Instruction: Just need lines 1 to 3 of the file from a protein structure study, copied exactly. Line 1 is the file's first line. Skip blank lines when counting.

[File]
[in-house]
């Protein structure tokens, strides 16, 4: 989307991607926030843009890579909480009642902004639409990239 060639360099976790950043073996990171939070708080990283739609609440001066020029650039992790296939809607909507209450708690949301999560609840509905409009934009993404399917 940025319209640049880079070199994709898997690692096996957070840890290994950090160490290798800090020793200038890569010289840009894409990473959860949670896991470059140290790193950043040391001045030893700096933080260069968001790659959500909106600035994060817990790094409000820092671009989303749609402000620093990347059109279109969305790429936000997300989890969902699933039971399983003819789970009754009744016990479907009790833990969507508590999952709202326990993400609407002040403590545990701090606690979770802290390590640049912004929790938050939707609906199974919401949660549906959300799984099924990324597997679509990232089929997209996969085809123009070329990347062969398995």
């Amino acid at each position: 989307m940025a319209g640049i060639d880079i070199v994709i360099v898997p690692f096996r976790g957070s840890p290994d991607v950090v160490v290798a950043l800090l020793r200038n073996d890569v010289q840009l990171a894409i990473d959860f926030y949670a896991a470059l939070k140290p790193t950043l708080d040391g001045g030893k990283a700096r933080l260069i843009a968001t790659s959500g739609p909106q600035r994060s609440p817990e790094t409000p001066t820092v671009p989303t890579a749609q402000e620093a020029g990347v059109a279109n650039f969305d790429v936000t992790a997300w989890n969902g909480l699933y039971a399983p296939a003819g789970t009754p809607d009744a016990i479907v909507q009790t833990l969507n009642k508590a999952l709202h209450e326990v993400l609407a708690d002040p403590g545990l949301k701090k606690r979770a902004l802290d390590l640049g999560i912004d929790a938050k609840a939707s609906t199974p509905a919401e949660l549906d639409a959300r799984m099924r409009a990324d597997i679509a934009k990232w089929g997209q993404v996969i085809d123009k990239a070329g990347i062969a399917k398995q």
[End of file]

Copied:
[in-house]
């Protein structure tokens, strides 16, 4: 989307991607926030843009890579909480009642902004639409990239 060639360099976790950043073996990171939070708080990283739609609440001066020029650039992790296939809607909507209450708690949301999560609840509905409009934009993404399917 940025319209640049880079070199994709898997690692096996957070840890290994950090160490290798800090020793200038890569010289840009894409990473959860949670896991470059140290790193950043040391001045030893700096933080260069968001790659959500909106600035994060817990790094409000820092671009989303749609402000620093990347059109279109969305790429936000997300989890969902699933039971399983003819789970009754009744016990479907009790833990969507508590999952709202326990993400609407002040403590545990701090606690979770802290390590640049912004929790938050939707609906199974919401949660549906959300799984099924990324597997679509990232089929997209996969085809123009070329990347062969398995």
């Amino acid at each position: 989307m940025a319209g640049i060639d880079i070199v994709i360099v898997p690692f096996r976790g957070s840890p290994d991607v950090v160490v290798a950043l800090l020793r200038n073996d890569v010289q840009l990171a894409i990473d959860f926030y949670a896991a470059l939070k140290p790193t950043l708080d040391g001045g030893k990283a700096r933080l260069i843009a968001t790659s959500g739609p909106q600035r994060s609440p817990e790094t409000p001066t820092v671009p989303t890579a749609q402000e620093a020029g990347v059109a279109n650039f969305d790429v936000t992790a997300w989890n969902g909480l699933y039971a399983p296939a003819g789970t009754p809607d009744a016990i479907v909507q009790t833990l969507n009642k508590a999952l709202h209450e326990v993400l609407a708690d002040p403590g545990l949301k701090k606690r979770a902004l802290d390590l640049g999560i912004d929790a938050k609840a939707s609906t199974p509905a919401e949660l549906d639409a959300r799984m099924r409009a990324d597997i679509a934009k990232w089929g997209q993404v996969i085809d123009k990239a070329g990347i062969a399917k398995q």